The first ever joint consensus guideline for colorectal cancer screening adds two new tests to the list of recommended options—stool DNA and CT colonography, also known as virtual colonoscopy—outlines quality elements for each testing method, and includes a preference for screening tests that can detect cancer early and also detect precancerous polyps (see Table).
|Colorectal cancer screening recommendations|
|Tests that detect adenomatous polyps and cancer |
• Flexible sigmoidoscopy every 5 years, or
• Colonoscopy every 10 years, or
• Double contrast barium enema every 5 years, or
• CT colonography every 5 years
|Tests that primarily detect cancer |
• Annual guaiac-based fecal occult blood test with high test sensitivity for cancer, or
• Annual fecal immunochemical test with high test sensitivity for cancer, or
• Stool DNA test with high sensitivity for cancer, interval uncertain
The guideline was prepared by the American Cancer Society, American College of Radiology, and U.S. Multi-Society Task Force on Colorectal Cancer, a group that comprises representatives from the American College of Gastroenterology, American Gastroenterological Association, and American Society for Gastrointestinal Endoscopy.
The green light for CT colonography (CTC) as a preferred modality for colon cancer screening is a major victory for proponents, but they are not resting on their laurels. Imaging and gastroenterology experts must gear up for widespread dissemination of the procedure, according to Judy Yee, MD, vice chair of radiology at the University of California, San Francisco.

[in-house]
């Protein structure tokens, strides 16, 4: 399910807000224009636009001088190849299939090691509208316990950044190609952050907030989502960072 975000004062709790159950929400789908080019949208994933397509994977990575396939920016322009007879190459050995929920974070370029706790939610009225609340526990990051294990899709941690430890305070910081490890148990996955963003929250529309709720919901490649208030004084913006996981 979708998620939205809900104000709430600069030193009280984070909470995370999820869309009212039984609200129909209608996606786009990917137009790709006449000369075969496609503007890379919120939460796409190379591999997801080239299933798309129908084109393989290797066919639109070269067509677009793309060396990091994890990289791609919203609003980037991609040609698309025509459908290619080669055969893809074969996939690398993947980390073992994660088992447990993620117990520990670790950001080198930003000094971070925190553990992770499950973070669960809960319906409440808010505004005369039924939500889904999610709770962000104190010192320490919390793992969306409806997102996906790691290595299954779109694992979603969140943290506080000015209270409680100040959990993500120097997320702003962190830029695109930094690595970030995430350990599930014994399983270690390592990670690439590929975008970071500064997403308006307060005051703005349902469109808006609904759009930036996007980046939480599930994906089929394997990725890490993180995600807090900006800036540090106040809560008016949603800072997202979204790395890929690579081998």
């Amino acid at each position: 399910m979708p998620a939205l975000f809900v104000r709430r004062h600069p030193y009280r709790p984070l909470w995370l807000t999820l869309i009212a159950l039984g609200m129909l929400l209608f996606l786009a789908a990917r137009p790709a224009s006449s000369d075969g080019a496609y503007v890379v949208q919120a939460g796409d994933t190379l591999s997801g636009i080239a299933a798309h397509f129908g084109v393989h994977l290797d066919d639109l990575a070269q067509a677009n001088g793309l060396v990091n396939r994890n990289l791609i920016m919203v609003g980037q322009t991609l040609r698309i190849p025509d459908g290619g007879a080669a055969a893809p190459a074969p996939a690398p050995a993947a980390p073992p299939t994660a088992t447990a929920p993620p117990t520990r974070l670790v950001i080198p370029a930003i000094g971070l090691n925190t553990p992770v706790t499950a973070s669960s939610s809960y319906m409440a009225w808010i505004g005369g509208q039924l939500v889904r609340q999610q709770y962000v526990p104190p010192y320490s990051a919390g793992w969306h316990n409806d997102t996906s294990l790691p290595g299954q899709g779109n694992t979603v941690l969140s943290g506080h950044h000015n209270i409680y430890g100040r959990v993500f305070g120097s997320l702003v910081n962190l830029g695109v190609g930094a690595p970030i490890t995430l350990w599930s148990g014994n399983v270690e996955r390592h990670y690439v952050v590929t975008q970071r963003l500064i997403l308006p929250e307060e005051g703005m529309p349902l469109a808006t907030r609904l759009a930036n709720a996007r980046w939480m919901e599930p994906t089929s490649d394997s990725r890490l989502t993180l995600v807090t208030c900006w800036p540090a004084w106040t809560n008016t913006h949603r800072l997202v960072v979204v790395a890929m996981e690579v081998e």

“I think this is a new day for CTC,” said Dr. Yee. “The guideline recognizes a lot of the science. The ACRIN 6664 colonography trial created huge momentum to get CTC out there to the public.”
Released in late 2007, outcomes from that trial deemed CTC comparable to standard colonoscopy for screening intermediate and large polyps.
Who should perform CTC?
The question of which specialty should perform CTC has been a source of friction, and the guidelines may de-escalate some of that discord. Ideally, radiologists and gastroenterologists will continue to work together, but other circumstances may ultimately influence who performs CTC screening, Dr. Yee said.
“You have to take into consideration local resources, expertise, and interest in performing CTC. “I’m certain that there are gastroenterologists who could excel at performing CTC, but so many patients are currently underscreened for colon cancer. I think gastroenterologists will be kept quite busy with referrals from the radiologists who perform CTC screening,” Dr. Yee said.
Proper training a must
Regardless of who conducts the exams, Dr. Yee stressed that proper training is a must. To that end, the ACR is slated to open a training facility in April for CTC and other imaging procedures. ACR is currently working on a certification process for physicians who wish to perform CTC. The AGA also offers CTC training modules. “Hands-on” should be the operative word in any educational offering, according to Dr. Yee.
“Attendance at an interactive training course where participants actually get to independently manipulate cases at a workstation, with close supervision by experienced faculty, is necessary to start learning CTC. Continued education is also needed,” Dr. Lee said.
The full guideline can be viewed at